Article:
Slumdog Millionaire: I am happy for winners but is it realy an India win ?

I knew things had turned a corner when garden-variety Anglo-suburban Americans started correcting my Marathi, which is to say when they started regarding my use of "Bombay" rather than "Mumbai" as denoting an embarrassing lack of sophistication on par with using a fork and spoon, instead of chopsticks, at a Chinese restaurant. Not that I speak a word of Marathi, at least not a word one would use in polite company. And not that these would-be sophisticates do, either, but I'll bet dollars to dosas that it's only a matter of time before American hipsters start eating khichdi with their fingers in trendy Indo-fusion bistros.
Slumdog Millionaire? In the US, it's Slumdog Everywhere.
There were cheers in the South Bronx, where there is hardly an Indian-American to be seen, when Slumdog Millionaire won the best-picture Oscar. In midtown Manhattan's Murray Hill, aka "Curry Hill", the beatific visage of Freida Pinto smiles from shop windows, and India could do much worse than to have her as its current public face, even if many Americans believe her to be of Latin American rather than Indian origin because her name is "Pinto" and not "Muthukumarasamy."
Bollywood, along with its more urbane cousins in Indian art cinema, has long had a cult following here. Arthouse cinemas have Hindi film nights, though it must be noted that Americans take Bollywood much more seriously than Indians do - none of the furtive smoking and less-than-furtive cellular banter that characterise the authentic experience in Delhi or Bom- - excuse me, Mumbai. (Seriously, at the rate it's going, sensitive American tourists soon will be informing Mumbaikar taxi drivers that they really oughtn't to call CST "Victoria Terminus.")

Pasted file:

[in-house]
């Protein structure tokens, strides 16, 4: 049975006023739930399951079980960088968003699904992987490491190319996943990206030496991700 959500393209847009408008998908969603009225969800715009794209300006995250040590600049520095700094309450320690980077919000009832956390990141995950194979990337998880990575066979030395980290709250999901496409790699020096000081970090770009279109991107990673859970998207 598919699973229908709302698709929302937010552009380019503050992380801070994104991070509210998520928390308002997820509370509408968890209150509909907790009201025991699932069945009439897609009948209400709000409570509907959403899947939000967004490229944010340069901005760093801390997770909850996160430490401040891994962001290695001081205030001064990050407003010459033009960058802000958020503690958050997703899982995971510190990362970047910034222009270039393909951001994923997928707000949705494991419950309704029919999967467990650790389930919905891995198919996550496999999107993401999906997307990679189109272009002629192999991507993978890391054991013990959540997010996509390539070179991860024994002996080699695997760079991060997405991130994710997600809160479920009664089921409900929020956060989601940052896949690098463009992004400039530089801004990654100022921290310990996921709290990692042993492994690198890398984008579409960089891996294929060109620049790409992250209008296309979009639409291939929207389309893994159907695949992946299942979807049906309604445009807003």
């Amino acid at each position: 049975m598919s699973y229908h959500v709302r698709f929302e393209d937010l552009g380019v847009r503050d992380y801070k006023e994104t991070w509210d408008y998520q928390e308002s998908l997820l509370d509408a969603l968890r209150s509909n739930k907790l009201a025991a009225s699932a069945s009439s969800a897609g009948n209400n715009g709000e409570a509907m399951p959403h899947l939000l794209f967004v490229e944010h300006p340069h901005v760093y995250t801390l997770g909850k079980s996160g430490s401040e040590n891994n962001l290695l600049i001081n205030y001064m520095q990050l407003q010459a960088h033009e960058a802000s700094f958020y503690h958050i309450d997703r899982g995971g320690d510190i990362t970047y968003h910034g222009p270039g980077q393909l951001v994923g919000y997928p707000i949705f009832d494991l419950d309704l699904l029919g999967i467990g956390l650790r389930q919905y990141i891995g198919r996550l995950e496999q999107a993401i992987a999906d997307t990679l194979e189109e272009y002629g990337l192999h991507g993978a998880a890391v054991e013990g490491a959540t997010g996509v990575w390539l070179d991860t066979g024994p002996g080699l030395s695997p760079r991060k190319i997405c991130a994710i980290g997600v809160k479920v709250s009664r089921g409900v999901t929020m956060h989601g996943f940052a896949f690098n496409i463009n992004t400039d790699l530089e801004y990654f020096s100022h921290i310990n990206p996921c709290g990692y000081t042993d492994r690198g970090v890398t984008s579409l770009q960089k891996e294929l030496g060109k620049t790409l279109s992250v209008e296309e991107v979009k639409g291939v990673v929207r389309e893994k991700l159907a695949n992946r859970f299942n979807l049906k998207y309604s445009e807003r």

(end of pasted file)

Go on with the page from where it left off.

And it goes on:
It's not just Slumdog Millionaire, either. Chandni Chowk to China managed to break out of the foreign-film ghetto in its own small way, playing in suburban theatres, benefiting from Slumdog's buzz. Who knows, maybe even Salman Rushdie will start selling again.
My colleague Jay Nordlinger reports a recent brush with the biggest Indian star of them all, and it is illuminating: "On my way from Zurich to London, I see [Amitabh Bachchan] in the airport. In fact, he is on my flight. I approach him and say, 'Sorry to bother you, but I wonder if I could trouble you for a photo.' He says, 'How do you know me?' I say, 'Who doesn't?' Amitabh grins. But what he has asked me is very, very telling. He must not be used to being recognised by non-Indians. He has a strange existence of 100 per cent name and face recognition in India - a nation of more than a billion - and virtual anonymity everywhere else." He further reports that the Big B was flying coach. In truth, Bachchan isn't entirely anonymous in the US - within the past year, I've heard "Eer Bir Phatte" played at an American nightclub. (Yes, "Jai Ho" was the next song.) Never mind that the tune is a decade out of date, some things never go out of style. Yeh hai America, meri jaan.